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Radford PSYC 230 - Lecture Notes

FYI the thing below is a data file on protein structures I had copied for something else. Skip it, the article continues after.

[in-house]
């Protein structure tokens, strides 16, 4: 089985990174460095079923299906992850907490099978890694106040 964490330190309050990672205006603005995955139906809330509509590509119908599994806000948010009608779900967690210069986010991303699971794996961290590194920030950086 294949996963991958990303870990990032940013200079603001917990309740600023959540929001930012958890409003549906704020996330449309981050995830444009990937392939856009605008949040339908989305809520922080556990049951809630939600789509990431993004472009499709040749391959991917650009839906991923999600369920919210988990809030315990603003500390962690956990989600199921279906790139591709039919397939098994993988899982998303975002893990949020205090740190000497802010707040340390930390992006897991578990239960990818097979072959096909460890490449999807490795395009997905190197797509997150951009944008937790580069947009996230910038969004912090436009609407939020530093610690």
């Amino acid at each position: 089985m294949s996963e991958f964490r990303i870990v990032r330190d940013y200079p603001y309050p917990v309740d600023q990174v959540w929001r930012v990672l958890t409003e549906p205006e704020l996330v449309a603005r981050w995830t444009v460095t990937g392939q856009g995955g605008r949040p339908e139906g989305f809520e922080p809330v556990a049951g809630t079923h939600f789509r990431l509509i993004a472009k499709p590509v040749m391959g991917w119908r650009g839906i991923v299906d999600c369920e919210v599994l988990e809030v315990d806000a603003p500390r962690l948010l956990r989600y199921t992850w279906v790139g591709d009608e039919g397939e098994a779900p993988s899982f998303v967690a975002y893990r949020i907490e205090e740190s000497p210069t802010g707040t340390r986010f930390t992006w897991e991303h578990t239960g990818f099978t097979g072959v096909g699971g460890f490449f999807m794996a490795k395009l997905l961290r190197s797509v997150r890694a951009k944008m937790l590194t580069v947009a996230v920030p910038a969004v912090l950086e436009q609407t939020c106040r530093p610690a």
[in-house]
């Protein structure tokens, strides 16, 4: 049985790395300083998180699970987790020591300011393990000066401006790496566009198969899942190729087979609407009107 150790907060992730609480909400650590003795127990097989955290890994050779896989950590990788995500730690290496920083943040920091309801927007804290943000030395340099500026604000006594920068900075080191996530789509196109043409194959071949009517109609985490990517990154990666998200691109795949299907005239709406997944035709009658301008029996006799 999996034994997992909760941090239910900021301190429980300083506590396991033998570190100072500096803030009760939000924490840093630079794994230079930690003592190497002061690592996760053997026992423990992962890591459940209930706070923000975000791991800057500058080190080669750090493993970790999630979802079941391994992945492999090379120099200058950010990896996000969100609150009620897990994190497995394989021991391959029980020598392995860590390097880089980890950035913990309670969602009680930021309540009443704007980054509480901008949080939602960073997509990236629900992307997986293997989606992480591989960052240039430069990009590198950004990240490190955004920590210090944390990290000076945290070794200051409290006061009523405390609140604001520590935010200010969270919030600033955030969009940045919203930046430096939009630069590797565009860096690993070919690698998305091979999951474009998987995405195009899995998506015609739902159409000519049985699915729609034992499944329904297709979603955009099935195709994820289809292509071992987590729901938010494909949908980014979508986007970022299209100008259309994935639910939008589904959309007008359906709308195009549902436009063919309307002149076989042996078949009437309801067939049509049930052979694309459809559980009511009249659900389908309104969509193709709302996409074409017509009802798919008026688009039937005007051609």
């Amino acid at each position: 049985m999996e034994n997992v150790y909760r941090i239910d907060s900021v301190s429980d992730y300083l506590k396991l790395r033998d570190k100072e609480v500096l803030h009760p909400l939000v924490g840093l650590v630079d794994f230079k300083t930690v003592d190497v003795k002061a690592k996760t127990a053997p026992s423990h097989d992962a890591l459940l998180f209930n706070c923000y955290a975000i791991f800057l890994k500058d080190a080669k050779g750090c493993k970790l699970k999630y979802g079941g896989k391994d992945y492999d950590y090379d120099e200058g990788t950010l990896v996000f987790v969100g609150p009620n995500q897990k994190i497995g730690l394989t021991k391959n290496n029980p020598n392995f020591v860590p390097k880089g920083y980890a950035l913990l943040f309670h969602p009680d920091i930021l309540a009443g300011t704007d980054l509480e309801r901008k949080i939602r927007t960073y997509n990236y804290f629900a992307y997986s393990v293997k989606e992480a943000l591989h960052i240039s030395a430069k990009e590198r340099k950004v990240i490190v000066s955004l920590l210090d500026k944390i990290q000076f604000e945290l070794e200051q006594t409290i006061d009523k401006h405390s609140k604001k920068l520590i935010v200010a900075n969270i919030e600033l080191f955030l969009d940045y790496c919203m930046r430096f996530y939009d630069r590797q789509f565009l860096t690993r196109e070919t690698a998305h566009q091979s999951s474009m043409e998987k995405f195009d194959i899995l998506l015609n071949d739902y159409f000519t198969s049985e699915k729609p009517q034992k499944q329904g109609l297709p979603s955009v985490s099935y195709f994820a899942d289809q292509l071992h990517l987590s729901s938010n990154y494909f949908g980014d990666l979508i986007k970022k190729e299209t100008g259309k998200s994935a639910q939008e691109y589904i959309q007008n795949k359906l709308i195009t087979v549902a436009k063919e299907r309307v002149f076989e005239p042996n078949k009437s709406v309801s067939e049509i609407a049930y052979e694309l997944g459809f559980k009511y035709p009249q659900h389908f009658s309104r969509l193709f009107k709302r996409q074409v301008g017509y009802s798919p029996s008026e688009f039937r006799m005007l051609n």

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The Alzheimer’s Association has identified anemerging public health crisis among African-Americans — the Silent Epidemic of Alzheimer’sDisease. This report brings together for the first timean accumulating body of evidence about the scopeand nature of Alzheimer’s disease in African-Americans. Each study is important on its own, butonly when put together does the magnitude of thecrisis become clear.Among the findings from research highlighted in thisreport : • Alzheimer’s disease is more prevalent amongAfrican-Americans than among whites — withestimates ranging from 14% to almost 100%higher;• There is a greater familial risk of Alzheimer’s inAfrican-Americans; and • Genetic and environmental factors may workdifferently to cause Alzheimer’s disease inAfrican-Americans.Scientists are at a vital juncture in research. Advancesin genetics and imaging, combined with our increasedunderstanding of the mechanisms of Alzheimer’s,provide immense opportunities to examine the diseasein African-Americans in ways that would not havebeen possible even five years ago. Without additionalinvestment in Alzheimer’s research targeted to allpopulations, but especially to African-Americans,there is a danger that research will be stopped in itstracks. The Promise of Vascular ResearchOne of the most promising areas of research whereadditional funding is needed is the growing body ofevidence that vascular disease may be a keymechanism in triggering the manifestation ofAlzheimer’s disease. Data from longitudinal studiessuggest that high cholesterol and high blood pressuremay be significant risk factors for Alzheimer’s. Theimplications of these discoveries are enormous forAfrican-Americans, among whom vascular disease andits risk factors are disproportionately present. Effectivetherapies for primary and secondary prevention ofvascular disease already exist – including cholesterol-lowering drugs (statins) and anti-hypertensivemedications. Now, observational studies indicate thatthese drugs may also protect against cognitiveimpairment and Alzheimer’s disease. This is a line ofscientific inquiry that must be pursued as aggressivelyas possible.The epidemic of Alzheimer’s will continue to spreadover the next 30 years, as the number of African-Americans entering the age of risk more than doublesto 6.9 million. There is no time to waste.1IntroductionCall To ActionThis report lays out a plan of action that will requirean unprecedented mobilization of public and privateresources on three fronts: First, to accelerate the research to understandAlzheimer’s in African-Americans and to developeffective methods to manage and prevent disease.Second, to increase awareness of Alzheimer’samong African-Americans, to expand theirparticipation in research and to get services andtreatments to those who are affected by thedisease.Third, to develop and expand affordable,culturally appropriate services, includingassessment, diagnosis, and care.African-Americans Are Hard Hit byAlzheimer’s Disease• Age-specific prevalence of dementia has beenfound to be 14% to 100% higher in African-Americans. (While the rates vary among studies,three out of four report these higher prevalencerates.) • The cumulative risk of dementia among first-degree relatives of African-Americans who haveAlzheimer’s disease is 43.7%. • For spouses (who share environmental but notgenetic backgrounds), the cumulative risk was18.4%. These findings of familial risk, reportedin January 2002, are based on family histories ofthe largest number of African-American familiesever studied for Alzheimer’s disease.The Number of African-Americans EnteringAge of Risk is Growing Rapidly• Age is a key risk factor for Alzheimer’s disease inall racial and ethnic groups. Over 10% of allpersons over 65, and nearly half of those over 85have Alzheimer’s disease.• The number of African-Americans age 65 andover will more than double by 2030, from 2.7million in 1995 to 6.9 million by 2030• The number of African-Americans age 85 andover is growing almost as rapidly, from 277,000in 1995 to 638,000 in 2030 and will increasemore than five-fold between 1995 and 2050,when it will reach 1.6 million.Genetic and environmental risk factors forAlzheimer’s disease seem different in African-Americans• Genetic risk factors seem different in African-Americans and white Americans. APOEgenotype alone does not explain the increasedfrequency of Alzheimer’s disease in older African-Americans.• Data from a large-scale longitudinal studyindicate that persons with a history of eitherhigh blood pressure or high cholesterollevels are twice as likely to get Alzheimer’sdisease. Those with both risk factors arefour times as likely to become demented.• Sixty-five percent of African-AmericanMedicare beneficiaries have hypertension,compared to 51% of white beneficiaries.They are also at higher risk of stroke. (Datafrom the Current Medicare BeneficiarySurvey)• African-Americans have a 60% higher riskof type 2 diabetes — a condition thatcontributes directly to vascular disease.• African-Americans have a higher rate ofvascular dementia than white Americans.Screening and assessment tools and clinicaltrials are not designed to address the uniquepresentation of Alzheimer’s disease in African-Americans• Ethnic and cultural bias in current screening andassessment tools is well documented. As a result,What the Research Shows2The prevalence, incidence, and cumulative risk ofAlzheimer’s disease appears to be much higher inAfrican-Americans than in non-Hispanic whites.Vascular disease may be a particularly powerful factorin the prevalence of Alzheimer’s among African-Americans.3As the largest private funder of Alzheimer research,the Alzheimer’s Association has invested nearly $120million to find answers to this disease. We areproviding research grants to encourage new African-American investigators and research on African-Americans at a number of institutions and areparticularly proud of our early investment in some ofthe most important research described in this report,including the longitudinal study of African-Americansand Nigerians at Indiana University. In 2002, aprimary focus of the research funded by theAssociation will be vascular disease and dementia. Wehave also formed a Diversity Work Group of leadingresearchers working on Alzheimer’s disease in diversecultures to help us identify priorities for